Gerald was a first-class young man. He was highly thought of by so many people. His coaches at Siegel High School – Greg Wyatt and David Watson – always brought him up whenever we had positions come open. He displayed a very positive attitude. He was a man of character who lived out faith, family and football. He was so close to his family – his mom, dad and sister – that it was one of the biggest reasons he came here to Tennessee Tech: coach in the area, be back in Middle Tennessee and be close to his family. He was an outstanding coach and a man every coach would want on his staff. Gerald made a huge impact on our players in the short time he was here. Our thoughts and prayers are with his family and friends, as well as the Tennessee Tech football family. Anytime you lose a staff member, it affects a lot of people.

Pac-12 targets June 15 for return of players for voluntary in-person workouts

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The Pac-12 is the latest to contribute to the measured return of college football.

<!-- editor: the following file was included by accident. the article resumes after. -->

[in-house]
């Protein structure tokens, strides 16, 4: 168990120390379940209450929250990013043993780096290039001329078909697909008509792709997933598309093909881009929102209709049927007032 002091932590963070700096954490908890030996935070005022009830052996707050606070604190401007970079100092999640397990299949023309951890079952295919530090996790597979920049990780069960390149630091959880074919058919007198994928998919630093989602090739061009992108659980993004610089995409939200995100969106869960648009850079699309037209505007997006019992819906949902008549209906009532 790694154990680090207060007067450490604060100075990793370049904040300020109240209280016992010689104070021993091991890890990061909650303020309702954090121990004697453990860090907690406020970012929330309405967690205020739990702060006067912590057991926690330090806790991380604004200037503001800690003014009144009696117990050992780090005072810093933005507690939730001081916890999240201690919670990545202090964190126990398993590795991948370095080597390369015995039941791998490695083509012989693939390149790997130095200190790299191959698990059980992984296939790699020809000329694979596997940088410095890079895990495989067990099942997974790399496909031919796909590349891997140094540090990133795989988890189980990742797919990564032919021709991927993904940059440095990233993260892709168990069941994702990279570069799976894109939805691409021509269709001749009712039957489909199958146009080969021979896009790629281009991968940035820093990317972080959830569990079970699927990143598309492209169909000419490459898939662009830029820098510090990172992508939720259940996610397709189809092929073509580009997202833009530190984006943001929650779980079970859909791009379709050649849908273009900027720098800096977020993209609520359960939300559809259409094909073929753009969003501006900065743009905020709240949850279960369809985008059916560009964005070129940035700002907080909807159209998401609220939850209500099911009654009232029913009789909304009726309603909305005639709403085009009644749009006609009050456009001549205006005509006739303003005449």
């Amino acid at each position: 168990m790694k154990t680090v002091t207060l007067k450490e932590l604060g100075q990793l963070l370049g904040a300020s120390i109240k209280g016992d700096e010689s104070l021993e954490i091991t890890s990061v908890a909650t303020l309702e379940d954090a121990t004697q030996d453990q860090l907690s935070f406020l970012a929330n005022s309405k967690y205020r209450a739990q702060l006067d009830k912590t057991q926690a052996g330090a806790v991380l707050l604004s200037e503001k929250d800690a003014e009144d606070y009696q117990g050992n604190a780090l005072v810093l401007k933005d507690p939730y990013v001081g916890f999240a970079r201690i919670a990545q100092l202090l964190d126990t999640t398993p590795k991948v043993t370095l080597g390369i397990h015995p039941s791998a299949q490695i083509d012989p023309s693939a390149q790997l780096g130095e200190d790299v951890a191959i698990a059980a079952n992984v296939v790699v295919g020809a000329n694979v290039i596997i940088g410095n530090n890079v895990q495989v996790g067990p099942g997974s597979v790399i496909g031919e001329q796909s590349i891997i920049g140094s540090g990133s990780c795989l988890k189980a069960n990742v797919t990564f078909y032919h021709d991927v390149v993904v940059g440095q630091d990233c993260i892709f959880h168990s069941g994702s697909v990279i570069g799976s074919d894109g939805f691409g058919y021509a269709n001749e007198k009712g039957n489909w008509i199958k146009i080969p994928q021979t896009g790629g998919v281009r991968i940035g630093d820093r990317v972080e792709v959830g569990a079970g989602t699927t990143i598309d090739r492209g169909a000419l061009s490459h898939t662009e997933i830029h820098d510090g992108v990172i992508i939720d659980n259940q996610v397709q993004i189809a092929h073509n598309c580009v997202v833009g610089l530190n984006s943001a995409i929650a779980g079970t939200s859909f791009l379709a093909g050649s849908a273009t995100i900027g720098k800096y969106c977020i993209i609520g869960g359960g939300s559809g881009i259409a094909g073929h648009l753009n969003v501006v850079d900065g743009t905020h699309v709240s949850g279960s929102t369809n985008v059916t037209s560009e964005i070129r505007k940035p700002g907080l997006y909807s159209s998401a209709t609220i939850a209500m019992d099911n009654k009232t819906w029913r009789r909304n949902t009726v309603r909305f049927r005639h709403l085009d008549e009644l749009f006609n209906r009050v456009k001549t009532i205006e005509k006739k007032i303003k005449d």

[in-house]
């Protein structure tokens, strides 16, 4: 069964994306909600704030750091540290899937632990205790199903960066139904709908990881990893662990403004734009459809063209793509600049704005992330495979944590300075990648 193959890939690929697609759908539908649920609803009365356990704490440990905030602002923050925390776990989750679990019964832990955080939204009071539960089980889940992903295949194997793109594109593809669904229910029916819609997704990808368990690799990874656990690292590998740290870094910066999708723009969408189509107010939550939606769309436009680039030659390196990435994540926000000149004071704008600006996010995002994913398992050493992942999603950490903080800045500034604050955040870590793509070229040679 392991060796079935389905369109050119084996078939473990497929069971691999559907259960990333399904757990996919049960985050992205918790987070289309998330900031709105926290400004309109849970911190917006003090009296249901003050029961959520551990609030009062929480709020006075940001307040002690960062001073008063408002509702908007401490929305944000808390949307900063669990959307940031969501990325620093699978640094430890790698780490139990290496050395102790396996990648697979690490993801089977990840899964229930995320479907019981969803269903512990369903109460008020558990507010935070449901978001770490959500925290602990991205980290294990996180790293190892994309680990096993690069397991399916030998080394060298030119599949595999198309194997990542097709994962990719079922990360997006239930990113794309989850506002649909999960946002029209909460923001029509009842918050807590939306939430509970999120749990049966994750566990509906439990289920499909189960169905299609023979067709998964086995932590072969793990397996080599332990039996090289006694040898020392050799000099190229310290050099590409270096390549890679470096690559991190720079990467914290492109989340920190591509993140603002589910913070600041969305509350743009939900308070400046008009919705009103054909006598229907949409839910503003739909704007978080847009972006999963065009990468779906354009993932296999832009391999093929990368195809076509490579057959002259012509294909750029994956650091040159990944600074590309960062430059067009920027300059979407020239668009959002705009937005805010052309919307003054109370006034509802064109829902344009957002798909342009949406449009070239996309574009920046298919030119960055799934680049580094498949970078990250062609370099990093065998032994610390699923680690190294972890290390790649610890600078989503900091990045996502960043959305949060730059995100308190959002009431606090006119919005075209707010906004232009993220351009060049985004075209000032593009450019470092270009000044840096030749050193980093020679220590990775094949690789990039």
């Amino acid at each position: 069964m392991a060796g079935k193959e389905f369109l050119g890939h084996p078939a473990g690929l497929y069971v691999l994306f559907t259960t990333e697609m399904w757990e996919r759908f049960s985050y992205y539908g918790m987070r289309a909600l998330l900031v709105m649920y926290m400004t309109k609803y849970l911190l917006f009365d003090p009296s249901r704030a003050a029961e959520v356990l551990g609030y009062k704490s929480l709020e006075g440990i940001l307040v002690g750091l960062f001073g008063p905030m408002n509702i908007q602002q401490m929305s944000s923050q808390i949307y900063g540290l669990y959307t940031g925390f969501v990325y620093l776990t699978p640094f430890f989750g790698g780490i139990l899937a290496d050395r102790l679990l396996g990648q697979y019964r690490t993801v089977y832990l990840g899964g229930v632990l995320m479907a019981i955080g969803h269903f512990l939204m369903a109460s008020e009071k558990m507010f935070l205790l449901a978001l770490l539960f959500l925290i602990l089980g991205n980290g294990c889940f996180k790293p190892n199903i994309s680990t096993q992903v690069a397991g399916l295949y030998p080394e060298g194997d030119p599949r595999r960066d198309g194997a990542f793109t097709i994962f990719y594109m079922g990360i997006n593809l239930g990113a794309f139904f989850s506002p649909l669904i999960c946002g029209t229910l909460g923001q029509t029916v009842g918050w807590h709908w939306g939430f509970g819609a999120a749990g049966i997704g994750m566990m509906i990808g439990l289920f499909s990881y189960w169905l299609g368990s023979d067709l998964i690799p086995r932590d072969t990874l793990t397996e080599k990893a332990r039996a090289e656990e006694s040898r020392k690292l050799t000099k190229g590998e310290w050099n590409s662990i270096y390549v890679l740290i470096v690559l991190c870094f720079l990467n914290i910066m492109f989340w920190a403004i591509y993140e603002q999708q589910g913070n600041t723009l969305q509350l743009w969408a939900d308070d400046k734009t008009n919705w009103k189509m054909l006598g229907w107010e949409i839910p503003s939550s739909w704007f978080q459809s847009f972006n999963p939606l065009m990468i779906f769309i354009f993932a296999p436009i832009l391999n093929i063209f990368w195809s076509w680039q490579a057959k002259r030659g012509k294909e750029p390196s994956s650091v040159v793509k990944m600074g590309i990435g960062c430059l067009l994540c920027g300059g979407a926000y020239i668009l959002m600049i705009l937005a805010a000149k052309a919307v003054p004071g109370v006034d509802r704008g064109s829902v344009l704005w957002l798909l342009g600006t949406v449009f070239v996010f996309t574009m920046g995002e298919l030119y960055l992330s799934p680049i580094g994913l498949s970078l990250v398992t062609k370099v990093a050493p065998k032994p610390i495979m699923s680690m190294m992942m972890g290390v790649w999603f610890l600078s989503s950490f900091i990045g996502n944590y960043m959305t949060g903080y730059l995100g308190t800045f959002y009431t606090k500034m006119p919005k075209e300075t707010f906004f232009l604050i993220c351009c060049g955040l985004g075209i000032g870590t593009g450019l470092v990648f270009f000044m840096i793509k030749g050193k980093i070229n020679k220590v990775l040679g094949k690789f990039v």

Last week, the NCAA announced that it would allow schools to bring its student-athletes back to campus for voluntary workouts starting June 1. Friday, the SEC announced that it will allow players to return starting June 8.  That same day, the Big 12 announced its target date is June 15.

Monday, the Pac-12 followed the Big 12’s lead, with that Power Five confirming a return date of June 15 for voluntary in-person athletic workouts. The league came to its decision to allow student-athletes to return to campus following a meeting of the Pac-12 CEO Group earlier in the day.

The conference also made sure to note in its release that the universities will “determine whether and how to open its sporting facilities in accordance with relevant county and state guidelines.”

“As educational institutions, our highest obligation is to the health and welfare of our students, faculty, and staff,” said Pac-12 CEO Group Chair and University of Colorado Boulder Chancellor Philip DiStefano in a statement. “As we considered the pros and cons of taking steps that can pave a path to returning to play, those considerations were foremost, guided by the advice of our own medical experts along with public health officials.”